DIY Easy 5 Minute Face Mask
If you’re looking to quickly make a face mask from the comfort of your home, you’ve come to the right spot.
The material used in this project is Kimberly-Clark Wypall X80 Disposable Shop Towel material. This is a “hydroknit” material that is a fairly dense non-woven product that is used in commercial cleaning and shops. It is tough enough that it can be used several times and it does not fall apart when it is wet (which is why it makes for a good shop towel or cleaning wipe material). The material has enough stretch that the top loop stretches over the head nicely and the bottom tie straps do not break. It is an odd color and a tad rough against the face but this is a pandemic not a beauty pageant!
We bought a roll of 475 towels from Amazon for about $70. These are the larger size: 12.5″ x 13.4″ and the product number is Wypall 41055×80.
The goal was to create a mask that is easy and fast to make that does not require a lot of sewing skills or extra materials (for example, it is now difficult to find elastic or strap making materials).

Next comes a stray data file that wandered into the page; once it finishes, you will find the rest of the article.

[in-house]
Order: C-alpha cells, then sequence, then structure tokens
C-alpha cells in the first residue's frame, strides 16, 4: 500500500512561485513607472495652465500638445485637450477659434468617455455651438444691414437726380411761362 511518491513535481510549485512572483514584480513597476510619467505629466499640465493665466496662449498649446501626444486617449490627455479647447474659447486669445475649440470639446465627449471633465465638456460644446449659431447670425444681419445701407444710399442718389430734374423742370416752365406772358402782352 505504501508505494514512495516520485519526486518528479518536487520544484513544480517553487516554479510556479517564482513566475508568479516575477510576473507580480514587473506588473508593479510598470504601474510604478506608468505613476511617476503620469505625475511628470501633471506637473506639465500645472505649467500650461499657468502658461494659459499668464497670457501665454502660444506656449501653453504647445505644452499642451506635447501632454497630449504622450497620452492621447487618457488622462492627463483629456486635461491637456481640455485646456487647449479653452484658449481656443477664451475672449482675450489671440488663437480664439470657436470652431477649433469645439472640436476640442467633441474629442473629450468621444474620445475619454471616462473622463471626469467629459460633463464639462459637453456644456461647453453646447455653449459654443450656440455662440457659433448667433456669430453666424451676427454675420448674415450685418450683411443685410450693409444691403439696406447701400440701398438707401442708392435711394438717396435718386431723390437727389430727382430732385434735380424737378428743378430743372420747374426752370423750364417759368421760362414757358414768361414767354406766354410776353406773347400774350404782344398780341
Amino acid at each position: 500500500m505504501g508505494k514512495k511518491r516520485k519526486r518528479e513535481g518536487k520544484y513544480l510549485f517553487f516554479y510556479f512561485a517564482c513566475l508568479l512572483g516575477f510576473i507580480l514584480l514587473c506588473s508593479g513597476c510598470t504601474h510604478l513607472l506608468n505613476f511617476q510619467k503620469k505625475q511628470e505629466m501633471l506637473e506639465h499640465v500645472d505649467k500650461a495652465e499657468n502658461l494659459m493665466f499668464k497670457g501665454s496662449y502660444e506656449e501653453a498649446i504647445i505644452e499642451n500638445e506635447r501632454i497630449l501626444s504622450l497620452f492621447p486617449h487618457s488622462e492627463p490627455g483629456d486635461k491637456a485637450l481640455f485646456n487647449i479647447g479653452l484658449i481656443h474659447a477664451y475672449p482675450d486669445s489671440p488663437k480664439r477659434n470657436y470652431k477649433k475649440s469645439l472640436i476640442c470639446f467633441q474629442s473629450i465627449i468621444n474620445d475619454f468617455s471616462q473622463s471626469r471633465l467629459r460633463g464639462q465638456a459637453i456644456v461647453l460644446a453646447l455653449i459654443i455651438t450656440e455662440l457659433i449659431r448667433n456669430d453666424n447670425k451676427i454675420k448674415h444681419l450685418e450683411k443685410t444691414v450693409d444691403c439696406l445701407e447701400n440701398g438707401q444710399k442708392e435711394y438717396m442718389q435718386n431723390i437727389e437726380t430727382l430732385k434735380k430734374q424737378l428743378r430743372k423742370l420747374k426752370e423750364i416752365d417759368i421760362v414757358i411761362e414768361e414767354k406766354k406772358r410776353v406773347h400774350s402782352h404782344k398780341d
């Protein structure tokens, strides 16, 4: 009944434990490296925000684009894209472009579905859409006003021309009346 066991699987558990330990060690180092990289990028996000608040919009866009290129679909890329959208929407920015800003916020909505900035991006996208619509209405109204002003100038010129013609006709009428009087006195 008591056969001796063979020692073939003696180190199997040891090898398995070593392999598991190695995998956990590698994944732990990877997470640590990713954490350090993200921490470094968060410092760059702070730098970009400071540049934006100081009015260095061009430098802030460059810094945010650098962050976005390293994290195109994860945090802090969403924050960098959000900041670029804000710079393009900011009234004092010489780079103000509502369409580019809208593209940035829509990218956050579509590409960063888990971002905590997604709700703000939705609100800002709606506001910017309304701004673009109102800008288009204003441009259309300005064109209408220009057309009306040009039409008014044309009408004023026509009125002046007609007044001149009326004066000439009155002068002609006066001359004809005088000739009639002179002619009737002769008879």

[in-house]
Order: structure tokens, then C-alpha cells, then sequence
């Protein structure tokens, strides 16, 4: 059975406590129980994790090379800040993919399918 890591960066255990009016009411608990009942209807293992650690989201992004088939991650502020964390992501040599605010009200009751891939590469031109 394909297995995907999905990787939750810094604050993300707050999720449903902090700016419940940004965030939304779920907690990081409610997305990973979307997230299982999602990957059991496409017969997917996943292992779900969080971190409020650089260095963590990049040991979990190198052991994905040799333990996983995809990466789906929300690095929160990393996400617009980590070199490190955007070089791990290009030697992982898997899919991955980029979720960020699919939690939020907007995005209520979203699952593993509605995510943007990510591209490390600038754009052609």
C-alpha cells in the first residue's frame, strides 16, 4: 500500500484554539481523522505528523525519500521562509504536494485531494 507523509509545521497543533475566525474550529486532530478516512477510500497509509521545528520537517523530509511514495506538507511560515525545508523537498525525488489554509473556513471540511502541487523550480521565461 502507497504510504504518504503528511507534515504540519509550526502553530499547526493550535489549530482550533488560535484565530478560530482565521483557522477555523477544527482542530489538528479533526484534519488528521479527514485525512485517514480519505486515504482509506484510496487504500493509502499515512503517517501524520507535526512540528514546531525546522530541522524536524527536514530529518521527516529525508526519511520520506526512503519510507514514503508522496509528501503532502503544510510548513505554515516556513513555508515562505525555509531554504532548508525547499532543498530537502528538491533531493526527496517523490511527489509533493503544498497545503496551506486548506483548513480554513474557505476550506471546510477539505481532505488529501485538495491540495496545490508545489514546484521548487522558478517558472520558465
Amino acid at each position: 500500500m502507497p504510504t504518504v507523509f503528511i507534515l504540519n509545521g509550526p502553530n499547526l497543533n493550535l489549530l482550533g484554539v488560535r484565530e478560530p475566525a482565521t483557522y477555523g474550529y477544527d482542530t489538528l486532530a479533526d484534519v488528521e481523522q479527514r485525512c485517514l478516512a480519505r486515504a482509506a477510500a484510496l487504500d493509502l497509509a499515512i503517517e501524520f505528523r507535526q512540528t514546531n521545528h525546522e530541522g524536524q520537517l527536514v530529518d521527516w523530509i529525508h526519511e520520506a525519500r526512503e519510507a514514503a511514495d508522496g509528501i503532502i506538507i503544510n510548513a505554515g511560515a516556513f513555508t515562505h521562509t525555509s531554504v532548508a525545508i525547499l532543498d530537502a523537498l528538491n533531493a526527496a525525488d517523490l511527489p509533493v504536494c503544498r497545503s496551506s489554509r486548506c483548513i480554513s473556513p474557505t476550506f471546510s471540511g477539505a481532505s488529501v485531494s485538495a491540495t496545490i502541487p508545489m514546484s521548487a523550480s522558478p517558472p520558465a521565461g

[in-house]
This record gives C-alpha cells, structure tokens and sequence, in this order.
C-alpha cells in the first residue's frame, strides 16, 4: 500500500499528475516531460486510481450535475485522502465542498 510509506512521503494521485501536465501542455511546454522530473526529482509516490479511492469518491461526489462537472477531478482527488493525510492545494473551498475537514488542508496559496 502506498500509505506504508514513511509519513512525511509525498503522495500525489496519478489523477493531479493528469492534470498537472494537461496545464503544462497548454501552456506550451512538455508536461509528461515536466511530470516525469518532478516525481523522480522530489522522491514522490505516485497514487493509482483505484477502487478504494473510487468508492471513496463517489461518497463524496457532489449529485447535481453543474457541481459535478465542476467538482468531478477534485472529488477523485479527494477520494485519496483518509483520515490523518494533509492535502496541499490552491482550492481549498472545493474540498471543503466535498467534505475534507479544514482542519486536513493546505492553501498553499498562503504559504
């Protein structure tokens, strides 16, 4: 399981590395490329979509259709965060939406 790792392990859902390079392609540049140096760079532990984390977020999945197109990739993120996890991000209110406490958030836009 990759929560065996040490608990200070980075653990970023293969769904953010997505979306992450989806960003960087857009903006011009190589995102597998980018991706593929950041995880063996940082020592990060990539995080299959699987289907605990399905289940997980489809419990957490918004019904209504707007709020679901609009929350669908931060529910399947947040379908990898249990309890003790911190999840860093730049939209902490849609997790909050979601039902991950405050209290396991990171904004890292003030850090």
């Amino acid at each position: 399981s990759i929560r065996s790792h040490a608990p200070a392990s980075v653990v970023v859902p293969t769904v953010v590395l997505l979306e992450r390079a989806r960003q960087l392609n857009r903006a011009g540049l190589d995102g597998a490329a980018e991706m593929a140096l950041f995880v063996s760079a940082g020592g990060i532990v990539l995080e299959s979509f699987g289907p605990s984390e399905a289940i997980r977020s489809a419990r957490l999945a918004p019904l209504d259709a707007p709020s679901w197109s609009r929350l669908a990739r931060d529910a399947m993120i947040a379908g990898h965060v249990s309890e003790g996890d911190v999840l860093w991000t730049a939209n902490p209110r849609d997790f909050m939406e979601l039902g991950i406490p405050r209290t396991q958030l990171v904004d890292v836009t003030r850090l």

Lay out the material
Fold in half along the long axis.
Align the material and the template so that the folded edge of the material aligns with the inside edge of the mask section. Trace the template. Cut along the lines and unfold the mask.
Fold the mask the other direction (fold the hour-glass shape in half) taking care to put the slightly softer side out. Now staple the angles of the mask (or this can be easily sewn with a machine if you have this option). Four staples per side should do it (you can take adjust this staple “hem” slightly in if you have a smaller face).
Turn it inside out (so the staples go in) and it is done!
Slip the closed loop over the top of your head … this is the top strap. Tie the lower straps around your neck. If you wear glasses or use safety glasses these can help keep the mask from riding up.
After use this can be thrown or or perhaps it can be reused. If the seam is made on a sewing machine it might be washable a few times or perhaps it could be baked in the oven … I have not tried either yet.
This type of mask would seem to be suitable for use out in public to reduce the spread of secretions and to reduce the touching of the face and mouth. This would not be at all suitable for protection from a known source of infection. It is in the “better than nothing” category of protection.
Information provided by Dr. Keith Birchard